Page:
One of the hallmarks of sports, from kids to pros, is inclusivity. Which is why the Trump administration’s efforts at exclusion hits sports hard. Sports never was isolated from politics; it sure won’t be now.

When President Trump’s 90-day travel ban was first imposed, police at Sea-Tac airport had to physically remove protesters from the lower concourse as business continued as usual on the upper concourse. / Jon Ostrower, CNN via Twitter

“What else is in his lexicon? Baseball sticks? Football hats? But sure, I’m the foreign one.” — Former president Obama, after Republican senator Ted Cruz called a basketball hoop a “basketball ring.”

For all those who consider sports a haven from the maelstrom, I’m sorry. In the coming months and years, you’ll have better luck getting a dog to stop his bark at ba–.

The convulsions roiling the nation in the first month of the Trump administration will play out in sports, not apart from them. The political conflicts aren’t going to dominate the games, but they will hang in the air, just as they do these days at work, at school, on the bus and the playgrounds.

As in those places, many people will make strong efforts around sports to avoid political subjects, because they dread the encounters with the other side, and the subsequent distraction and perhaps distress.

But it is nearly unavoidable in sports, for one reason: There may be no other high-profile activity in the U.S. that is more inclusive. When Trump’s words and deeds threaten inclusivity, the backlash is and will be pervasive.

From youth leagues to the pros, sports in America are where the greatest assimilation of dissimilar people occurs at the earliest ages. It is where we learn to work together, resolve conflicts and understand the value of rules.

That’s not to say that sports are free of racism, sexism, homophobia and religious prejudice. Hardly. But sports force all those fears into a tie for last, well behind the moments, lessons and people of the game. Sports are often where new ways get tried first, and is guaranteed to get the most attention.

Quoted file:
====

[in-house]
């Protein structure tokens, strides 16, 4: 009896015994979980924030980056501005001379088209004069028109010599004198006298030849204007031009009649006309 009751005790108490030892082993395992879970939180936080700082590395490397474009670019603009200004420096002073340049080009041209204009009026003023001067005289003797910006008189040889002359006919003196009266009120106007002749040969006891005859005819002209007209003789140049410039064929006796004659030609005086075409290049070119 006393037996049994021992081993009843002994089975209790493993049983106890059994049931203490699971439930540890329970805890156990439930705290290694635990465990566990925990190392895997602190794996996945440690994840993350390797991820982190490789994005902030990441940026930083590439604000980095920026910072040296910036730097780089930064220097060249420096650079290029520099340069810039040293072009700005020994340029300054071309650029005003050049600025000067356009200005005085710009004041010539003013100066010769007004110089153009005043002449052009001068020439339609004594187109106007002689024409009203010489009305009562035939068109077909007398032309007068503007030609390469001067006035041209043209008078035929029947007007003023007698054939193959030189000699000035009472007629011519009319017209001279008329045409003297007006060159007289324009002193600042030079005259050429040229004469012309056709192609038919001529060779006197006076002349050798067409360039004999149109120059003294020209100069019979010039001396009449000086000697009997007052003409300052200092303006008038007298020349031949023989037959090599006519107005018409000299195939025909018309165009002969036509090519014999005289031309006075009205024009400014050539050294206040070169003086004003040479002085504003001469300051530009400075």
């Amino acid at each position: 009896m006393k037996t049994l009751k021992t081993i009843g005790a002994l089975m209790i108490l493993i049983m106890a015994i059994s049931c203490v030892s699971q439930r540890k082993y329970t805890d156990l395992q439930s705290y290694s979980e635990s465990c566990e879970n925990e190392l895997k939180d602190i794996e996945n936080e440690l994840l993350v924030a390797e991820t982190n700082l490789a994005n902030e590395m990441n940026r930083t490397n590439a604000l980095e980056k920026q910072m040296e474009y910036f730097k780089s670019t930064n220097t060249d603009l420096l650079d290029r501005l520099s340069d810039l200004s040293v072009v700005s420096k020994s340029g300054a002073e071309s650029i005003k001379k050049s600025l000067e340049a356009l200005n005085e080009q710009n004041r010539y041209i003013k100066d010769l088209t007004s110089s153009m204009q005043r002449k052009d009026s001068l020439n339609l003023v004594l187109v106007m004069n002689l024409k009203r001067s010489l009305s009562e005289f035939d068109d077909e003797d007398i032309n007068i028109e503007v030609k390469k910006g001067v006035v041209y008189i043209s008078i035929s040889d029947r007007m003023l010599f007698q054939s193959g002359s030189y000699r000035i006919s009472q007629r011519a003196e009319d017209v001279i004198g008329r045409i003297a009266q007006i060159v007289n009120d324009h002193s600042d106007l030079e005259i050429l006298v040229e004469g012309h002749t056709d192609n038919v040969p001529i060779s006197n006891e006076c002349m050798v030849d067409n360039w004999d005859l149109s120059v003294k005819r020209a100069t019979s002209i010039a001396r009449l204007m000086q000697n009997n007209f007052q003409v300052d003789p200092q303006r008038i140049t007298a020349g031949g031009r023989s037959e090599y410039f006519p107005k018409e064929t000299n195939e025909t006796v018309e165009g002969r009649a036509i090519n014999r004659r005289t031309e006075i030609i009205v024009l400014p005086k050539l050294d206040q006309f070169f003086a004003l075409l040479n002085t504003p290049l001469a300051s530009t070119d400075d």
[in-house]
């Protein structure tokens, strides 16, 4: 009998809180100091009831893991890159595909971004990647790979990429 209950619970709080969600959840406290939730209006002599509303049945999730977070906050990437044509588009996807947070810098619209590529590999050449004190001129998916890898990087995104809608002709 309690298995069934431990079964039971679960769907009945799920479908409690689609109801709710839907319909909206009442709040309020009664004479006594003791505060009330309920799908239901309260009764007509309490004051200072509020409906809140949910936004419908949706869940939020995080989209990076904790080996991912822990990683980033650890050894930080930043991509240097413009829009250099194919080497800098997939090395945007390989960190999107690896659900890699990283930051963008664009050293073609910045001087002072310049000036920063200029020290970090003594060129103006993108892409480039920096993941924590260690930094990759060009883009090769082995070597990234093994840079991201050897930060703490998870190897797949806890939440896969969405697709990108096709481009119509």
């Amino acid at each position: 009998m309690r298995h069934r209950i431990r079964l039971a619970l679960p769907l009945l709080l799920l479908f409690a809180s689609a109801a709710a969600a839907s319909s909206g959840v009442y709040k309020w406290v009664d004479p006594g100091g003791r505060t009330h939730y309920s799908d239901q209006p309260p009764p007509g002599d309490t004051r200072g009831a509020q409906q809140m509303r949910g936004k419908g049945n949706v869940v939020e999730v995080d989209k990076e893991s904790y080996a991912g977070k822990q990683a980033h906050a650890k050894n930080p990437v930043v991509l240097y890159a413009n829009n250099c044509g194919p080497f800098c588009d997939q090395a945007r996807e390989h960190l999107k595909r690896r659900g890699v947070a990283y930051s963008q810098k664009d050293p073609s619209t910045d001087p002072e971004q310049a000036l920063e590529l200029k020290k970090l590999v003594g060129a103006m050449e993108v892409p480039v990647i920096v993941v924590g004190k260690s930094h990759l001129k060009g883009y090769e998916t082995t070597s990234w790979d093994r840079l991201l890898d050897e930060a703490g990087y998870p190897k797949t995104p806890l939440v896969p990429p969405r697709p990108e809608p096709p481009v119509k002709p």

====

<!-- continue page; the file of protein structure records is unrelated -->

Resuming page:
Ask NFL Commissioner Roger Goodell.

He gets to adjudicate for a curious nation the health consequences of concussions, the risks of performance-enhancing drugs, the horrors of domestic and child abuse as well as bullying, and the navigation of social media in the workplace.

He is spectacularly unqualified to deal with any of those things. But he is stuck. His industry is, for better or worse, one from which many people take their cues.

He gets one break: Pro football players are overwhelmingly born and raised in the U.S.  Even so, Goodell’s sport begat the anthem kneel-down that protested domestic social injustice, which quickly spread to many high schools across the U.S. He can’t escape social and political forces.

In pro basketball, pro baseball, pro soccer and a variety of college sports, rosters are loaded with athletes of international origin, which realistically includes every one of us that isn’t a Native American.

When restrictions threaten sports’ inclusiveness, such as Trump’s proposed 90-day ban on travel from seven Muslim-majority countries, sports feels it quickly. While federal courts, starting with one in Seattle, intervened to stay the executive order, Trump indicated he may try a revised version. Who knows what that will look like?

Quickly after the attempted ban, the MLS Players Union issued a statement expressing extreme disappointment, and U.S. Men’s National Team captain Michael Bradley said he felt “sad and embarrassed.” Seattle Reign midfielder Megan Rapinoe tweeted: “To stay silent is to stand with the oppressor. That isn’t my America.’’

On the Sounders’ 27-man roster are nine athletes born in eight countries besides the U.S. — Uruguay (two), Jamaica, Switzerland, Trinidad & Tobago, Ghana, Cameroon and Panama. None of the countries are on the original banned list. But it’s early.

Besides the travel ban, looming on the horizon is Trump’s infamous wall, perhaps of more interest to the Mariners.

On their 40-man roster of the moment — presuming GM Jerry Dipoto has to sleep sometime — are 13 players born in nine countries aside from the U.S.: Dominican Republic (three), Cuba (three), and one each from Mexico, Puerto Rico, Venezuela, Japan, Canada, Brazil and Panama.